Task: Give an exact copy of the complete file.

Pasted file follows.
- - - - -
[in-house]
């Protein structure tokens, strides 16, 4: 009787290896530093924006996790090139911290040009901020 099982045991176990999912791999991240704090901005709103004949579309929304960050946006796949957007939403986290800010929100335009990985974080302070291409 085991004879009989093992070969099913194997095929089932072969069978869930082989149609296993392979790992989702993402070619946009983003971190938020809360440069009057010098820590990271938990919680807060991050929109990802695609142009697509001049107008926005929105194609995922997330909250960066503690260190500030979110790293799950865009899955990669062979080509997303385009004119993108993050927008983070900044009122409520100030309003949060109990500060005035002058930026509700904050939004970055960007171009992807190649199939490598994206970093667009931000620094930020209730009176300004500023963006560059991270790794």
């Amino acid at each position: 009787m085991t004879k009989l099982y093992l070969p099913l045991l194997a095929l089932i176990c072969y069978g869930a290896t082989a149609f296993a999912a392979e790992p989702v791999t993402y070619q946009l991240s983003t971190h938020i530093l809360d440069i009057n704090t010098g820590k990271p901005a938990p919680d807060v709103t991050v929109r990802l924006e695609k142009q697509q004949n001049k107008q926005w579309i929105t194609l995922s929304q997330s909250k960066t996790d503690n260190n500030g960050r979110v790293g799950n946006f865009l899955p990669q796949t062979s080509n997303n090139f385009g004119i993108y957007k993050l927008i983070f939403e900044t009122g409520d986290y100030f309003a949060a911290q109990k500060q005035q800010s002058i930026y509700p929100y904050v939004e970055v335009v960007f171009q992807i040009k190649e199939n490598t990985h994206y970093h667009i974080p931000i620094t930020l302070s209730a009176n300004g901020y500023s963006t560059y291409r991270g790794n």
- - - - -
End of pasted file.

[in-house]
């Protein structure tokens, strides 16, 4: 009787290896530093924006996790090139911290040009901020 099982045991176990999912791999991240704090901005709103004949579309929304960050946006796949957007939403986290800010929100335009990985974080302070291409 085991004879009989093992070969099913194997095929089932072969069978869930082989149609296993392979790992989702993402070619946009983003971190938020809360440069009057010098820590990271938990919680807060991050929109990802695609142009697509001049107008926005929105194609995922997330909250960066503690260190500030979110790293799950865009899955990669062979080509997303385009004119993108993050927008983070900044009122409520100030309003949060109990500060005035002058930026509700904050939004970055960007171009992807190649199939490598994206970093667009931000620094930020209730009176300004500023963006560059991270790794």
């Amino acid at each position: 009787m085991t004879k009989l099982y093992l070969p099913l045991l194997a095929l089932i176990c072969y069978g869930a290896t082989a149609f296993a999912a392979e790992p989702v791999t993402y070619q946009l991240s983003t971190h938020i530093l809360d440069i009057n704090t010098g820590k990271p901005a938990p919680d807060v709103t991050v929109r990802l924006e695609k142009q697509q004949n001049k107008q926005w579309i929105t194609l995922s929304q997330s909250k960066t996790d503690n260190n500030g960050r979110v790293g799950n946006f865009l899955p990669q796949t062979s080509n997303n090139f385009g004119i993108y957007k993050l927008i983070f939403e900044t009122g409520d986290y100030f309003a949060a911290q109990k500060q005035q800010s002058i930026y509700p929100y904050v939004e970055v335009v960007f171009q992807i040009k190649e199939n490598t990985h994206y970093h667009i974080p931000i620094t930020l302070s209730a009176n300004g901020y500023s963006t560059y291409r991270g790794n």